I first met C.S.Lewis in the back seat of a 1970’s era hatch back careening non-stop from Maine to Georgia. Like the young man who owned the car, I was on my way to college. Unlike the driver, I was not interested in the young lady in the passenger’s seat. Since the driver’s boxed set of Lewis’s Chronicles of Narnia was piled atop an open box of random possessions; since I was socially awkward and much more interested in books than in people; and since it was apparent that I would not be missed in the conversational flow, I slid a book out of the worn case and disappeared through the wardrobe door.
That was thirty years ago, and my own boxed set of Chronicles paperbacks has become worn through multiple read-alouds to my four children, and it rests beside most of C.S. Lewis’s other books as well as a number of Lewis biographies. Thus, when I received Devin Brown’s contribution to the genre, A Life Observed — A Spiritual Biography of C.S. Lewis, my first question was: “Do we really need another C.S. Lewis bio?” Anticipating the question, Brown goes to great lengths in defining what his work is NOT in order to set it apart from existing efforts at capturing the life of Lewis. He follows the lead of Lewis’s Surprised by Joy, but not slavishly, and delightfully weaves his biographical data with literary analysis of many of Lewis’s works, following the journey of a contented atheist away from materialism, through idealism, into theism, and “kicking and screaming” into Christianity.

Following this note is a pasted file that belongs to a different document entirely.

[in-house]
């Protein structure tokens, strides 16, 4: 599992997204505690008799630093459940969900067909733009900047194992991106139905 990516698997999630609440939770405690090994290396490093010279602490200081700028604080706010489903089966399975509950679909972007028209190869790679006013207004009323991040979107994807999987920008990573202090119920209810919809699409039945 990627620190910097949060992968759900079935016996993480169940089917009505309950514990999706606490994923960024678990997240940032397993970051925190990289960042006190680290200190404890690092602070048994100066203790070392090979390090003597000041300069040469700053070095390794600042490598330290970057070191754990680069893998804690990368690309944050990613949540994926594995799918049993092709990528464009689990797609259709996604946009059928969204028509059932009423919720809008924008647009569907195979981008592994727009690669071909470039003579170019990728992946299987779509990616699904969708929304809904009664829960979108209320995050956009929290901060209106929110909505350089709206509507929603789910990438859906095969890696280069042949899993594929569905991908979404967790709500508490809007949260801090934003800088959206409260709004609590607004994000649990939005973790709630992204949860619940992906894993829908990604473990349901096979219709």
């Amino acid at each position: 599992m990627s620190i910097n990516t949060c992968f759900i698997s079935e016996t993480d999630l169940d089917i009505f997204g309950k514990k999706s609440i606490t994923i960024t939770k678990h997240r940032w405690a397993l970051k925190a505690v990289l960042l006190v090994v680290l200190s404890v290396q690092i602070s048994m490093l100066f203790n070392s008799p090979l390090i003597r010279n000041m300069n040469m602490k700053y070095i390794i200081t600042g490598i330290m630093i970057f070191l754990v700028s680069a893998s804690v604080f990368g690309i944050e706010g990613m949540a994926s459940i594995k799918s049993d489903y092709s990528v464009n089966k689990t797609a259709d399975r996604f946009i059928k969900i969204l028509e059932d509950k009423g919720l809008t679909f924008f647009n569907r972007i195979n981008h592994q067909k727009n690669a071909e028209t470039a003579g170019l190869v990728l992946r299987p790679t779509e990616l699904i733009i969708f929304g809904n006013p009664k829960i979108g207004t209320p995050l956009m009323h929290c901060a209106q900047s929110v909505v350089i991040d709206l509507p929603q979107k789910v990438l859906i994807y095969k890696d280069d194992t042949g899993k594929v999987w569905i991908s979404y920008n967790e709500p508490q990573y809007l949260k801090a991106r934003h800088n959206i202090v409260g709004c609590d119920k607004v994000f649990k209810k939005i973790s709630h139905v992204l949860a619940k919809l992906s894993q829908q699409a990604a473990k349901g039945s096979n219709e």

Happily, Brown reported on some details of Lewis’s life which I had not read elsewhere:
- There are only thirty-eight photos of C.S.Lewis in the world. There’s at least an essay embedded in this fact, in a world where one trip to the beach can generate more than thirty-eight selfies.
- Lewis answered to his given name (“Clive”) with only one person: his tutor, “The Great Knock.” I had thought he was “Jack” to everyone.
- It is quite possible that C.S. Lewis wrote more about prayer than any other subject. This is fascinating because he analyzed it in his more theological writing (Letters to Malcolm); viewed it in a parallel universe (Sometimes when we “blow the horn” we don’t get what we bargained for.); and wrestled with it through his fictional characters (Digory’s mother receives the healing that Jack’s own mother was denied.).
It was delightful to read again about Lewis’s circle of friends and their influence on his life and writing. It was inspiring to remember that the crusty old bachelor whose dearest wish was to “be able to call his soul his own” ended up sharing his soul with millions of readers in a manner that spans generations and decades. It was heartening to witness Brown’s depiction of the sheer force of will that went into Lewis’s walk with God. Grabbing his bootstraps and planting himself in a pew each week in order to “fly his flag” as he believed he should, Lewis demonstrated Mere Christianity as well as writing about it.